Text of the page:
The Safe House: Book summary and reviews of The Safe House by Christophe Boltanski

The Safe House

by Christophe Boltanski

The Safe House by Christophe Boltanski
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  • Publishes in USA 
    Oct 23, 2017
    240 pages
    Genre: Novels

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Book Summary

In Paris's exclusive Saint-Germain neighborhood is a mansion. In that mansion lives a family. Deep in that mansion. The Bolts are that family, and they have secrets. The Safe House tells their story.

When the Nazis came, Étienne Boltanski divorced his wife and walked out the front door, never to be seen again during the war. So far as the outside world knew, the Jewish doctor had fled. The truth was that he had sneaked back to hide in a secret crawl space at the heart of the house. There he lived for the duration of the war. With the Liberation, Étienne finally emerged, but he and his family were changed forever - anxious, reclusive, yet proudly eccentric. Their lives were spent, amid Bohemian disarray and lingering wartime fears, in the mansion's recesses or packed comically into the protective cocoon of a Fiat.

That house (and its vehicular appendage) are at the heart of Christophe Boltanski's ingeniously structured, lightly fictionalized account of his grandparents and their extended family. The novel unfolds room by room - each chapter opening with a floorplan - introducing us to the characters who occupy each room, including the narrator's grandmother - a woman of "savage appetites" - and his uncle Christian, whose haunted artworks would one day make him famous. "The house was a palace," Boltanski writes, "and they lived like hobos." Rejecting convention as they'd rejected the outside world, the family never celebrated birthdays, or even marked the passage of time, living instead in permanent stasis, ever more closely bonded to the house itself.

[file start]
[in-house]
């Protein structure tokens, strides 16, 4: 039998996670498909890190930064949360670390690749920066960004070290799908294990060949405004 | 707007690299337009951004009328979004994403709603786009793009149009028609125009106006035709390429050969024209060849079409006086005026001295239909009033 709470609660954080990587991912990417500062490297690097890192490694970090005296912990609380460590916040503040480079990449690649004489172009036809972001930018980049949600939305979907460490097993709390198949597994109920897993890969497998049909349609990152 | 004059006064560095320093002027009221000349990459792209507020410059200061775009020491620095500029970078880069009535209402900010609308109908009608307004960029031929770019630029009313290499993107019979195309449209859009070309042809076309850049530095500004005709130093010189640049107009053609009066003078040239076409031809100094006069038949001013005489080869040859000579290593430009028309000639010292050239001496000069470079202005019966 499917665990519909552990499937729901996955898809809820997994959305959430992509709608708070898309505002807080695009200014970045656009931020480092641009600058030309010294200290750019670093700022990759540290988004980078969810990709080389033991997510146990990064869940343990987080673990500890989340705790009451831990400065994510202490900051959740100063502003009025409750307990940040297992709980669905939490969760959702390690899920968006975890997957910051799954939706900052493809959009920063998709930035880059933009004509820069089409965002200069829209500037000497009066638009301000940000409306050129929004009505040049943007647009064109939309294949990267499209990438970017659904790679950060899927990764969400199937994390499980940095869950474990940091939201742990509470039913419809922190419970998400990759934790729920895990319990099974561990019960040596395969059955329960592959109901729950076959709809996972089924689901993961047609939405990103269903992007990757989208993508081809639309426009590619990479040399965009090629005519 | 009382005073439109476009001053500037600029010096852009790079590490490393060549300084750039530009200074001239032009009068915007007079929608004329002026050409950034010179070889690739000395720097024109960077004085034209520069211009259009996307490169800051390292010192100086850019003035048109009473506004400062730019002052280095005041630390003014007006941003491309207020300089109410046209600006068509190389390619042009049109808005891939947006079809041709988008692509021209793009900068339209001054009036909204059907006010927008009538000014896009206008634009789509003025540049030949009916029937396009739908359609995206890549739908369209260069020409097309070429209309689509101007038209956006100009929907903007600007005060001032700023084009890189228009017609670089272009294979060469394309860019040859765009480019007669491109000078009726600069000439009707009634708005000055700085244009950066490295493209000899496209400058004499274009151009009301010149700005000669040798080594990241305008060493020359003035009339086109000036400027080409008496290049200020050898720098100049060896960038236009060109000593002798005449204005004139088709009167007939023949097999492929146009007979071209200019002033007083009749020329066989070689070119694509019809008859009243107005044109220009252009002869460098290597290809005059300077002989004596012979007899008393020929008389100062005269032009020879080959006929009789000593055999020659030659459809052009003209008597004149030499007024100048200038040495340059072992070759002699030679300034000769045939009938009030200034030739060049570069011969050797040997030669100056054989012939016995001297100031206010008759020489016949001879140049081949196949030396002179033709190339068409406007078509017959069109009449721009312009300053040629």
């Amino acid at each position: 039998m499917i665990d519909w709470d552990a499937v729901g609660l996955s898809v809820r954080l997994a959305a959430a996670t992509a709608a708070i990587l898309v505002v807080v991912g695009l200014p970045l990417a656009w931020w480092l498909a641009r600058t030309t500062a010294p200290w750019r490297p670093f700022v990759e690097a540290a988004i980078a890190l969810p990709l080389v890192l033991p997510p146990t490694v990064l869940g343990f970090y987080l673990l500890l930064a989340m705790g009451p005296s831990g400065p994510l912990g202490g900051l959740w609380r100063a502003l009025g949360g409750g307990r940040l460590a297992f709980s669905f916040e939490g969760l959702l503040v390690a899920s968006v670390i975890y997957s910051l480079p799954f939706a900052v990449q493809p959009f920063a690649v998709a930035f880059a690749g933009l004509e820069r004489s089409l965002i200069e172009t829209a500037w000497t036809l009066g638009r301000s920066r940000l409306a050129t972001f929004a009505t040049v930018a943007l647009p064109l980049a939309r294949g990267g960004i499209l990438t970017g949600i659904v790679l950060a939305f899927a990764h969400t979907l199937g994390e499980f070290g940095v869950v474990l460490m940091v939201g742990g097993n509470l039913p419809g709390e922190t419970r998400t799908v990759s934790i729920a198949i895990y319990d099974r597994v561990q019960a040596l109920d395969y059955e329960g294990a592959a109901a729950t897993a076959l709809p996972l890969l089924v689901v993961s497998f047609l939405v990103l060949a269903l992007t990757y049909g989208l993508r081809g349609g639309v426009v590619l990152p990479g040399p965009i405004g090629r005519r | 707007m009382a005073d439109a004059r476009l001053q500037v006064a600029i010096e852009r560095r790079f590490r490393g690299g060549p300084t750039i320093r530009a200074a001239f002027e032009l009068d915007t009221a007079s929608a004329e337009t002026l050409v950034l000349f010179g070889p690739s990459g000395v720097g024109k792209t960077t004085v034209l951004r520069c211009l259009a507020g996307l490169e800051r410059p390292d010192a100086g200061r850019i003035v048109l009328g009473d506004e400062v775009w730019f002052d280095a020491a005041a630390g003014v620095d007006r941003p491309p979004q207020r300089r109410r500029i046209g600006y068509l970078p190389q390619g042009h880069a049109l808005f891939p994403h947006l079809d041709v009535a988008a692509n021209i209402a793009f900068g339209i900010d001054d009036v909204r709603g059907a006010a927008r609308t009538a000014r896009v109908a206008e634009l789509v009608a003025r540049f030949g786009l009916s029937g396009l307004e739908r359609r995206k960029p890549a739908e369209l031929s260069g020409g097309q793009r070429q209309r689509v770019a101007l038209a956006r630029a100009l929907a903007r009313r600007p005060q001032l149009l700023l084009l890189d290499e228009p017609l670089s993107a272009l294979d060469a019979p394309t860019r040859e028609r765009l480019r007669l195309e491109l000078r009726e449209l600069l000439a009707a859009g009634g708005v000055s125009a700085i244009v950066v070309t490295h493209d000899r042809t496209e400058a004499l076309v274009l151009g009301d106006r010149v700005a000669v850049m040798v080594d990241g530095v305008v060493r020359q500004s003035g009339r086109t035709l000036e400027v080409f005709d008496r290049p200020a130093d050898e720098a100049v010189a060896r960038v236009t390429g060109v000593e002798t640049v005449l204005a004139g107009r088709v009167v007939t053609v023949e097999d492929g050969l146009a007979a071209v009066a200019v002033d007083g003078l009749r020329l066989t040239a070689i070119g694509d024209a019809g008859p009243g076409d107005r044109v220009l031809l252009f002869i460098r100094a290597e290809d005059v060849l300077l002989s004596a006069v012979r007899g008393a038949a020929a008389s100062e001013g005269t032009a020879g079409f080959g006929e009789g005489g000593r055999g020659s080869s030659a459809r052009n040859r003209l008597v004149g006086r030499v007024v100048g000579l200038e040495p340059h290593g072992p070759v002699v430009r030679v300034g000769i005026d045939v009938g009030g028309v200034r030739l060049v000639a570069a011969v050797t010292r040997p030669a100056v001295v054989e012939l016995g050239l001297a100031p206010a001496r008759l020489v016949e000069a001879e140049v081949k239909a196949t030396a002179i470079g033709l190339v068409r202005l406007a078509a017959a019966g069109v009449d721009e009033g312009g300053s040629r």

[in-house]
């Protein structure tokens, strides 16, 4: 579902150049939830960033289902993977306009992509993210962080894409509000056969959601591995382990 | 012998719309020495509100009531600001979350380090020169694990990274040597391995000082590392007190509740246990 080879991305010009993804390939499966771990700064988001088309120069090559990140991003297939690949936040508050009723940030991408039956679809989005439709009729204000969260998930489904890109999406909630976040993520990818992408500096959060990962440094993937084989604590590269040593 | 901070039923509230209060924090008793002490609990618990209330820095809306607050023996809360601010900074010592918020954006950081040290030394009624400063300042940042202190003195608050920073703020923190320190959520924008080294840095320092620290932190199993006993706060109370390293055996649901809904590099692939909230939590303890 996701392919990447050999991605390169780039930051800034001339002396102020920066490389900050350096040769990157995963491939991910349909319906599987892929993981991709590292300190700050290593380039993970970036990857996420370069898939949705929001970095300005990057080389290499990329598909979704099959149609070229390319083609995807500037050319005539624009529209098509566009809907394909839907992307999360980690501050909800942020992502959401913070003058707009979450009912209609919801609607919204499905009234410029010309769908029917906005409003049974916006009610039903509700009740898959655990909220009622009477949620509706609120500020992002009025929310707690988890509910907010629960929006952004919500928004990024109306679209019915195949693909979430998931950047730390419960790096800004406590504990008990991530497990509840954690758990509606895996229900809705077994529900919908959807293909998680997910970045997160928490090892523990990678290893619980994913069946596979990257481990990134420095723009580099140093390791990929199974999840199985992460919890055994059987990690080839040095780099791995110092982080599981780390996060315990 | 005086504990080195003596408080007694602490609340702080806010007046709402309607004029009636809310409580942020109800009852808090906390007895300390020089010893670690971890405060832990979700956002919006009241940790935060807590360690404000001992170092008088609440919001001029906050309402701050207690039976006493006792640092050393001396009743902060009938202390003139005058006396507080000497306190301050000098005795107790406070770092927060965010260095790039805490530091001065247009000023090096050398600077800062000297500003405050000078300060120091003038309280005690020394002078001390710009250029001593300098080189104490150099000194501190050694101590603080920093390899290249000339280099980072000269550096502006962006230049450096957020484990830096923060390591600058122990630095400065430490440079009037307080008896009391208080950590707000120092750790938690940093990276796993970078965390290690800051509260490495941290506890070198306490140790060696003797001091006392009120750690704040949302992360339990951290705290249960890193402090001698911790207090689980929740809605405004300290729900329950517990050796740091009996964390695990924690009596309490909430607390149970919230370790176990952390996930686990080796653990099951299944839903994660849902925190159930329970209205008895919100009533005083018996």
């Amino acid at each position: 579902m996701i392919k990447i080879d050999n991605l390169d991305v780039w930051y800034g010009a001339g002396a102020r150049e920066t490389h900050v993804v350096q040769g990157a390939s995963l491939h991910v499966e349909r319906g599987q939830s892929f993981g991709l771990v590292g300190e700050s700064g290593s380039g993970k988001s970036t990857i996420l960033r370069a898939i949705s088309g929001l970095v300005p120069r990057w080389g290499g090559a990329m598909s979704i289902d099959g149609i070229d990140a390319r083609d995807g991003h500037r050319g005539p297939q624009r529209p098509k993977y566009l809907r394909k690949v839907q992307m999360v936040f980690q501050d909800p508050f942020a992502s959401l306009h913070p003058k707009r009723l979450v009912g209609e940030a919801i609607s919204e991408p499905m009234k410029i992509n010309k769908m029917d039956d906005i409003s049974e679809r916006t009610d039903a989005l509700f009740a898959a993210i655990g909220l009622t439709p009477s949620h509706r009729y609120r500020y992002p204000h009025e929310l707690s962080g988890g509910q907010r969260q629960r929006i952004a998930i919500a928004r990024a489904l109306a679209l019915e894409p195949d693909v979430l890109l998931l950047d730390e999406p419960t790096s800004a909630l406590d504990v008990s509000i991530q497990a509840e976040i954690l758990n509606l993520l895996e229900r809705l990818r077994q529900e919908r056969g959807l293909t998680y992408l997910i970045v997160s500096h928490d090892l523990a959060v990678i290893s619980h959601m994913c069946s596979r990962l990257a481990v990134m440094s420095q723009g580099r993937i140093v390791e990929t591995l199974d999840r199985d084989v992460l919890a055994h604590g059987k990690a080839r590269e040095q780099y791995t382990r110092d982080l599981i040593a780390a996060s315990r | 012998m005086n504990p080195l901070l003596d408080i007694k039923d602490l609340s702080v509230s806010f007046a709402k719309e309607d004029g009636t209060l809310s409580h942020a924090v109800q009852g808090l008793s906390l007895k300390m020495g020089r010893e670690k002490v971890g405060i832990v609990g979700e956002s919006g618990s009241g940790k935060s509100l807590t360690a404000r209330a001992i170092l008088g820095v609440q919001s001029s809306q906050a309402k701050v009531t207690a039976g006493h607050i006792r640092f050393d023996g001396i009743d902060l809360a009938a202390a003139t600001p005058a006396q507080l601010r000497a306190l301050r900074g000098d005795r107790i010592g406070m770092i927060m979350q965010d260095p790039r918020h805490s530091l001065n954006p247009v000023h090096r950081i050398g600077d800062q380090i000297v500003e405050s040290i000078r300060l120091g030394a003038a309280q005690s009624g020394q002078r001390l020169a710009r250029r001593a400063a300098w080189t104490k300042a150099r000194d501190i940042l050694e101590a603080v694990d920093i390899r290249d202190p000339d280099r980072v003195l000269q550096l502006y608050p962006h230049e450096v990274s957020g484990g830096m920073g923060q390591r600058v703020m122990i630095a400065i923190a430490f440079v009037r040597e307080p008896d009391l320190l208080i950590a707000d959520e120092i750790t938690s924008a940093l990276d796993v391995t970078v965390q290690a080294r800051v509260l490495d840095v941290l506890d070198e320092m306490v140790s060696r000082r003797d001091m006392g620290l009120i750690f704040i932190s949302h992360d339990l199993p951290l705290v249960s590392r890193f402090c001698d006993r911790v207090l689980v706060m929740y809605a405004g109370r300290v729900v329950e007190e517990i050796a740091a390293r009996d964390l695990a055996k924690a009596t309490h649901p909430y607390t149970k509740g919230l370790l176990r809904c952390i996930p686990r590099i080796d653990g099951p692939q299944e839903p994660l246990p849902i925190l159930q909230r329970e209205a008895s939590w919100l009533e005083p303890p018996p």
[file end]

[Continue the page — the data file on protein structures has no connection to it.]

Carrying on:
The Safe House was a literary sensation when published in France in 2015 and won the Prix de Prix, France's most prestigious book prize. With hints of Oulipian playfulness and an atmosphere of dark humor, The Safe House is an unforgettable portrait of a self-imprisoned family.

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Reviews

Media Reviews

"Starred Review. Boltanski describes his family as afraid 'of everything, of nothing, of others, of ourselves,' but what comes through in this short, smart, funny book is bravery and toughness, especially that of his grandmother, who in a world of imaginary and real terrors kept the family safe and together." - Publishers Weekly

"Complex and meticulously plotted; this mystery house full of odd characters will make the reader consider storytelling as the building of a physical and mental space." - Kirkus

"The Safe House is well crafted and ingeniously structured. Christophe Boltanski is a superb stylist, moving with ease, always seamlessly, between different times and various places. Despite its claustrophobic appearance, the novel is quite spacious and emblematic in telling a story of historical horror, displacement, and human struggle for survival." - Ha Jin, author of The Boat Rocker

"Maybe every memoirist, meditating on the past, inevitably writes fiction, but Christophe Boltanski's entrancing novel walks the high wire between memory and imagination with exceptional grace, wit - and deadly force. A brilliant, moving, and entirely original work of art, which is to say a work of truth, as if a century, rather than a man, had written its memoir." - Patricia Hampl, author of Blue Arabesques

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Christophe Boltanski is an award-winning journalist who reported for Libération from London, Jerusalem, and the Gulf War. The Safe House is his first novel. Laura Marris is a poet, essayist, and translator. She has been a MacDowell Colony fellow, and her translation of Louis Guilloux's Le Sang noir is forthcoming from the New York Review Books.

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